It’s now also common knowledge in the scientific community that high-fat meals also increase blood glucose and insulin requirements, though through an entirely different mechanism – dietary fat strongly impairs insulin sensitivity and increases glucose production in the liver.
Continuous blood glucose monitoring and food log data in people with type 1 diabetes show that high-fat meals significantly increase insulin requirements and insulin resistance, which can manifest in many different ways including diabetic nerve pain.
Studies have shown that lowering blood glucose levels with increased insulin dosage or diabetes medications (such as Metformin), or with low carbohydrate diets, does not reverse or slow the progression of diabetic nerve pain.
However, significantly decreasing dietary fat and following a plant-based, whole-food diet can, in fact, reverse diabetic nerve pain.
Not surprisingly, Jason began to notice that his nerve pain began to reduce soon after decreasing his fat intake from 150 grams per day down to about 50–75 grams per day.
While this may still seem like a high amount of dietary fat (equivalent to about 3 handfuls of nuts), Jason is extremely physically active and eats at least 3500 calories per day, so his fat intake as a total proportion of his calorie intake is still quite low.
Jason increased his carbohydrate intake from 300 - 400 to 500 - 600 grams per day, and despite this, his insulin requirements dropped from 70 - 80 units per day to 20 - 30 units per day.
Take a look at the following table to see how Jason’s biomarkers changed between July 2017 and December 2018:
Dietary Carbohydrate (grams per day)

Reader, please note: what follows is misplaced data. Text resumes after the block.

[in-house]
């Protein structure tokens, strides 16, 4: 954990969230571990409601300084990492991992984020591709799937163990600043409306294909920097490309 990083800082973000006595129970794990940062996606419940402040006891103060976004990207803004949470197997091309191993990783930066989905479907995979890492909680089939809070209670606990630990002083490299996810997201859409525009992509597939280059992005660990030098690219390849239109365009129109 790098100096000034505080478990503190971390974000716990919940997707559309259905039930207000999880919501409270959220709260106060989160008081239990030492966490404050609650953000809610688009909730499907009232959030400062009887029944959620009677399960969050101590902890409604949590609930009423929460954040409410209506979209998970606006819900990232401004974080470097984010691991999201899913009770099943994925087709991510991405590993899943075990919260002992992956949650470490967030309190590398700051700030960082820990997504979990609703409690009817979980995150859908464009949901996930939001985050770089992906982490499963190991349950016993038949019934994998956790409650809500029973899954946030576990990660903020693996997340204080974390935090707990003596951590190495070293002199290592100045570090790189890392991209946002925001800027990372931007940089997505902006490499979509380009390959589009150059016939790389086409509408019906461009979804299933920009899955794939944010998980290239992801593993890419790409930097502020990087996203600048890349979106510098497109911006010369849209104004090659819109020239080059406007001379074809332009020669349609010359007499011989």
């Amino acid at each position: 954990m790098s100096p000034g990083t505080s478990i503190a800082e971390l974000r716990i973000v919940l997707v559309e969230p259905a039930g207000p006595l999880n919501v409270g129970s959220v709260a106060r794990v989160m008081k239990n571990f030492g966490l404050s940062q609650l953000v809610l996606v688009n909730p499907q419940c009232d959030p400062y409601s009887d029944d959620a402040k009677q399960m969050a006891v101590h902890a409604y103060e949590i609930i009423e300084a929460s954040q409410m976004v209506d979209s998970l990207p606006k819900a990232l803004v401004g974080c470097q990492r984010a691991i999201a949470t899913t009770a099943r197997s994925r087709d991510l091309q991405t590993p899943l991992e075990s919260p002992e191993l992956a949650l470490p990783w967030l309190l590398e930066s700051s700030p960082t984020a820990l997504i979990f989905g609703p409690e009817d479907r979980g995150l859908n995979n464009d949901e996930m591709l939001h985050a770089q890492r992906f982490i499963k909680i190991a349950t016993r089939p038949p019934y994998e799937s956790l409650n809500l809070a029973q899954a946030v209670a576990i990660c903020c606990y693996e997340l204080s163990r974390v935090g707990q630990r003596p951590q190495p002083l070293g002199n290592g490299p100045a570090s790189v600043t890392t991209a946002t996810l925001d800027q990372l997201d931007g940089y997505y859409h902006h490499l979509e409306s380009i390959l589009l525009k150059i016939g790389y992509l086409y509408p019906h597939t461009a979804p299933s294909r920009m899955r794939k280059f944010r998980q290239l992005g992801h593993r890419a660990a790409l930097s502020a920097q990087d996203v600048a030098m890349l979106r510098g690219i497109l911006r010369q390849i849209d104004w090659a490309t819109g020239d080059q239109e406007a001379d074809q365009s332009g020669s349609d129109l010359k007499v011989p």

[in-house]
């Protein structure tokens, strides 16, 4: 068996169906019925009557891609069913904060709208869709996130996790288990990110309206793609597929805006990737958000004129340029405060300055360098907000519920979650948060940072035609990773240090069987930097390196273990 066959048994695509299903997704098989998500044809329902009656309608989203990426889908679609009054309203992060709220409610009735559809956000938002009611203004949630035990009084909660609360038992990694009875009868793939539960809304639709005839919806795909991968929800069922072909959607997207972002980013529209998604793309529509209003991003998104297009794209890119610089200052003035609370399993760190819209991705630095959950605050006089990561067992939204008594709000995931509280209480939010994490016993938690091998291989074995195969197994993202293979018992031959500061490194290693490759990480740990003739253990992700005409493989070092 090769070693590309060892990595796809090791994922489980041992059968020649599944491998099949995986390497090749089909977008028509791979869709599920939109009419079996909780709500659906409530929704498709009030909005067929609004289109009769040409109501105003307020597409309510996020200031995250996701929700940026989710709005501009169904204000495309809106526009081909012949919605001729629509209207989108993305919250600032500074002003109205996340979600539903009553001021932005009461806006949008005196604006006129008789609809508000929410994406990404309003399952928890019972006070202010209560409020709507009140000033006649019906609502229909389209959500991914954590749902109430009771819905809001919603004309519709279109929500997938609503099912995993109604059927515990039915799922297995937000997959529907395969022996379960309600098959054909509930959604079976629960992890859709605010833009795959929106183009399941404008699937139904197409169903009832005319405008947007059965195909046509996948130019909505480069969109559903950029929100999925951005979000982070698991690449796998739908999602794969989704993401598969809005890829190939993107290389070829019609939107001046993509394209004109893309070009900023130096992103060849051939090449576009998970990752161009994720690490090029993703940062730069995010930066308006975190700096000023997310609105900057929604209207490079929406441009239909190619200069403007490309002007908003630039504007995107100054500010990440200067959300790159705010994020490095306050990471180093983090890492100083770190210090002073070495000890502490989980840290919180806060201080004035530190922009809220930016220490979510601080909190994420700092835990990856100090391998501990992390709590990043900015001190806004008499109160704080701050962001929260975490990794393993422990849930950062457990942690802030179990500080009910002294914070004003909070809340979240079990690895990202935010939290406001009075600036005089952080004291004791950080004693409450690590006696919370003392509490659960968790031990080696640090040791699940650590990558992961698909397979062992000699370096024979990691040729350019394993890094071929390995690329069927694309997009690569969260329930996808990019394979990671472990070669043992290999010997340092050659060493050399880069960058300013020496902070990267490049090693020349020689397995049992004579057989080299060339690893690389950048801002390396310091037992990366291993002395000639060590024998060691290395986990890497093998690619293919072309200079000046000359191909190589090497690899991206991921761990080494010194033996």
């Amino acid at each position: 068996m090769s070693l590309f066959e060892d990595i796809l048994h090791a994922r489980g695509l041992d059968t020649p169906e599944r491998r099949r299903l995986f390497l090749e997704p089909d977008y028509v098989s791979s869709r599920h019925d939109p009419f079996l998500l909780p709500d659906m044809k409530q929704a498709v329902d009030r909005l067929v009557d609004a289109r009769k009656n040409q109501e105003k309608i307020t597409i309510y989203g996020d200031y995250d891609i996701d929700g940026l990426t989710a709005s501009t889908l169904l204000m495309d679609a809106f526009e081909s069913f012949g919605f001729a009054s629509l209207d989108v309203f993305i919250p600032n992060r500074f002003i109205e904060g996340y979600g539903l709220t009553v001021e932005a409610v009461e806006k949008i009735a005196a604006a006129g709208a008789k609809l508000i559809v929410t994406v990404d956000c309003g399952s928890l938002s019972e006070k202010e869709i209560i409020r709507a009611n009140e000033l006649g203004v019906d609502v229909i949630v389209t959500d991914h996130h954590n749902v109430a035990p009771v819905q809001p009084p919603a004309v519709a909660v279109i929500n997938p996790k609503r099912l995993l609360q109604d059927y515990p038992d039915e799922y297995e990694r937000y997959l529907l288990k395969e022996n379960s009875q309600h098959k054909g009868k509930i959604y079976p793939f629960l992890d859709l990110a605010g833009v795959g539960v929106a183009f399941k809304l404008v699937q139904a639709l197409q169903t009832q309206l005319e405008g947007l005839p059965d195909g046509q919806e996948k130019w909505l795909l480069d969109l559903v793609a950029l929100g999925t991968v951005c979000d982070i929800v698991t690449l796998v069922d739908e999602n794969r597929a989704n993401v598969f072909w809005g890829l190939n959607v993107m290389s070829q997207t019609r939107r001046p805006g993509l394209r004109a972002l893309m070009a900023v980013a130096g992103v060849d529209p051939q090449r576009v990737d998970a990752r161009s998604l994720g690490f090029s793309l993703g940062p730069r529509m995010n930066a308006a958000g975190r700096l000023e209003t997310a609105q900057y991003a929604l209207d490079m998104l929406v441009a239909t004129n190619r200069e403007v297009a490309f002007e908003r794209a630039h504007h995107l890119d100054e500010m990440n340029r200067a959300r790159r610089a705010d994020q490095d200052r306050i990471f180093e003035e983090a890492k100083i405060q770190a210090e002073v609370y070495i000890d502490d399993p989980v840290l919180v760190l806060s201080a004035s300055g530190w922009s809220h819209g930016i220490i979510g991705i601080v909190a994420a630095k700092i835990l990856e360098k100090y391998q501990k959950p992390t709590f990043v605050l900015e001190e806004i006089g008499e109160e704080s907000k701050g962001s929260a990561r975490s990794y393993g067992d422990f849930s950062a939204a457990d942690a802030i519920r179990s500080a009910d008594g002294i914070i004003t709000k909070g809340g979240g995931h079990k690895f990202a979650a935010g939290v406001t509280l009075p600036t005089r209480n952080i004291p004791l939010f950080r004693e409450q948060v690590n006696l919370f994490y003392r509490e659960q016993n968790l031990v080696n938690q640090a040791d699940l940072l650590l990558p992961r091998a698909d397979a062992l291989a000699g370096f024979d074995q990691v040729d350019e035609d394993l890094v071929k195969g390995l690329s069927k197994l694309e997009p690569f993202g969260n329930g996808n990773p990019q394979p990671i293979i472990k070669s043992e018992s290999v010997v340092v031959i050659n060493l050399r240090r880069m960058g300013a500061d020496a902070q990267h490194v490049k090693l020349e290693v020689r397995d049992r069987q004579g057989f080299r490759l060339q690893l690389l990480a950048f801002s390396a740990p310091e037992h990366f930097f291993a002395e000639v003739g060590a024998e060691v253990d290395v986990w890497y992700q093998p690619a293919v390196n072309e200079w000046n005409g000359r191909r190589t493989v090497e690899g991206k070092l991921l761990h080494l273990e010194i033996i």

300 - 400
500 - 600
Dietary Fat (grams per day)
100 - 150
50 - 75
Total Insulin (units per day)
70 - 80
20 - 30
Fasting Blood Glucose (mg/dL)
180 - 288
72 - 145
Total Cholesterol (mg/dL)
LDL Cholesterol (mg/dL)
HDL Cholesterol (mg/dL)
Body Weight (lbs)
Blood Pressure (mm/Hg)
In order to fuel his active lifestyle, Jason likes to eat a big bowl of oatmeal with lots of fruit for breakfast. He gets his essential fatty acids from seeds and nut butter, varying the amounts based on his activity levels.
For lunch, he usually eats a large vegetable salad with a starchy carbohydrate such as sweet potato fries, rice, farro, corn, beans, chickpeas, and a handful of nuts of a small amount of avocado. His evening meal is usually very similar to lunch.
Throughout the day for extra fuel, Jason snacks on fruit. He loves watermelon, bananas, cherries, and pears, especially when they’re in season and grown locally.
Jason was excited to tell us the following: “Overall I feel so much better. I have way more energy now. My chronic pain from old injuries is diminishing and the injuries are healing. Neuropathy is pretty much healed. My kidney stones either dissolved or passed. Circulation to my hands and feet improved drastically. My gut microbiome went through a healing period and my digestion improved. My mental health and clarity is now as good as it has ever been. I am enjoying every day with my new lifestyle.”